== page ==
Ultimately this should benefit people because more of the money goes to the injured parties.

I've been wondering if the escrow fund is actually to BPs advantage, assuming the fund overseer will be paying roughly what a court would order anyway. I think eveyrone agrees that the compensation required will exceed 20 billion dollars. If court actions are used from the start then BP doesn't really ever leave the news, and as such they can't really play legal hardball. OTOH, ASSUMING they manage to permanently and completely stop the leakage within a month or two and it takes a couple of years to empty the escrow account, there's a reasonable chance that by the time they are next back into court it won't be more than a brief mention in the news bulletins and they're now more able to be more aggressive legally.

Not sure if this would actually work, but it seems possible.

Throwing the MMS under the bus publicly during his speech practically guarantees that BP can not be found criminally negligent, if negligent at all.

20B for his supporters was the price.

Without this deal in place the BP stockholders would have grounds to personally sue directors and management for losses due to failure to exert their fiduciary duty.

the 20B is the baksheesh.

Throwing the MMS under the bus publicly during his speech practically guarantees that BP can not be found criminally negligent, if negligent at all.

20B for his supporters was the price.

Without this deal in place the BP stockholders would have grounds to personally sue directors and management for losses due to failure to exert their fiduciary duty.

the 20B is the baksheesh.

First time poster; I've been reading Oil Drum for years. Some of this I posted to the other thread right before it closed, so please excuse the repeat.

I hate to tell you, but the people calling the shots on this are lawyers and accountants. BP took off its "engineering hat" and put on its "managing hat" a long time ago; that's why the spill happened in the first place.

Anything proposed by technicians, engineers, etc. is going to be vetted by lawyers and accountants first... including the scripted "Oops!" moment of the BP spokesperson talking about "the little people" (a classic provocative statement by a flakcatcher.) They will use a twofold criteria: Does this increase liability? Does this protect the company's assets?

I am a retired lawyer from La., whose family has been involved with oil cases since Standard Oil was actually called Standard Oil. It seems to me that a great deal of both the effort to seal the well and to protect the coastline has been dictated by laws, not by physics or chemistry.

For instance, every petrochemical state has a long line of cases about ownership of oil and gas which is "spilled" or "lost" by the driller. At least some of BP's cleanup behavior seems to be an effort to maintain a claim of ownership on the spilled crude. After all, there's billions of dollars of it floating around, available to the first person on the site with good cleanup equipment.

Similarly, it's my impression that a great deal of the undersea efforts have been directed, not at capping the well, but at proving that BP is not abandoning the well.

To me, the tragedy of BP's continued oversight of the whole thing lies in their basic aims; retain ownership of the well, retain ownership of the spilled oil, limit legal liability. They honestly could care less about anything else at this point.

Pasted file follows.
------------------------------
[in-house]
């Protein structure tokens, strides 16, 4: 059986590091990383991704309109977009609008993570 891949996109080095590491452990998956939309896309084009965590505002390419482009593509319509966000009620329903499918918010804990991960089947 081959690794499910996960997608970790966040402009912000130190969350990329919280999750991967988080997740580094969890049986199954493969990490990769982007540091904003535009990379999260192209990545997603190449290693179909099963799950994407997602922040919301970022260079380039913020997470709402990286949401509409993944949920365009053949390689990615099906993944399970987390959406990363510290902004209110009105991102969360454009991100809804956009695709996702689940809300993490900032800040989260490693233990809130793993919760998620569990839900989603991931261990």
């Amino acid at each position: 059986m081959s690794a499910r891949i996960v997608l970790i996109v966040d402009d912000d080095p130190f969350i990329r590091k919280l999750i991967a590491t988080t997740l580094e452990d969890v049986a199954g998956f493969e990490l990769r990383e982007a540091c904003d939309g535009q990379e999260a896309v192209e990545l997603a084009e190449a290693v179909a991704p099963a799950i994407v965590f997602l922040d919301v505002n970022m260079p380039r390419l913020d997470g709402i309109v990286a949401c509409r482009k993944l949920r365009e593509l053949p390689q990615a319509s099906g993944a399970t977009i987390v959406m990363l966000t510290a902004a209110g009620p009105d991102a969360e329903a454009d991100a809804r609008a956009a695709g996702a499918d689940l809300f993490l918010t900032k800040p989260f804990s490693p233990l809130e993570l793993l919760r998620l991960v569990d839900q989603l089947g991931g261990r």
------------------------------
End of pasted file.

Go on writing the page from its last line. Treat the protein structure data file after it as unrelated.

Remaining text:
Regarding the cleanup, procurement policies, labor and safety laws (such as the Jones Act), and intergovernmental squabbles over authority are a real damper on any serious effort at cleanup and collection. These are what are determining speed of response, not the will to prevent damage or clean up what has already happened.

BP will not stop the flow of oil from the well until it has a relief well up and running; it will not step up on cleanup (why spend more on what's already broke?); it will use litigation, and, if necessary, bankruptcy to avoid liability; and, twenty or thirty years from now, it will pay the locals who are still alive a symbolic payment, which will not begin to address their loss.

Welcome to TOD! Keep posting good comments; they are most welcome.

"I am a retired lawyer from La., whose family has been involved with oil cases since Standard Oil was actually called Standard Oil."

Thanks for the interesting input, retiredL. I wonder if you can help with a question. Assuming you can't (or don't want to) talk about any specific case, in general terms, what would need to be proved to successfully prosecute a corporation with *criminal* negligence in an industrial incident with multiple fatalities? How high would the burden of proof need to be? Could individuals face prosecution? At which level? What would / could the penalties be?

I'm interested because my own field is engineering safety and I see lots of accidents. We've a corporate manslaughter act here in the UK but it seems unlikely any individual executive could face charges (as I understand it). Just wondering if it's the same in the U.S.


Does it matter if someone gets lynched (criminally prosecuted) or not at this point?

Clearly there are lots of things that matter more, PQ17, but I often wonder whether the knowledge that criminal prosecutions are rare / difficult to prove, etc., actually contributes to some of these major industrial incidents. Some companies never seem to change their behaviour.

The line between civil - negligence and criminal are very blurred.

In an industrial incident like this, we can debate until the end of time who is culpable.

Do we really want to end up with a Bhopal like case in the USA?

"Does it matter if someone gets lynched (criminally prosecuted) or not at this point?"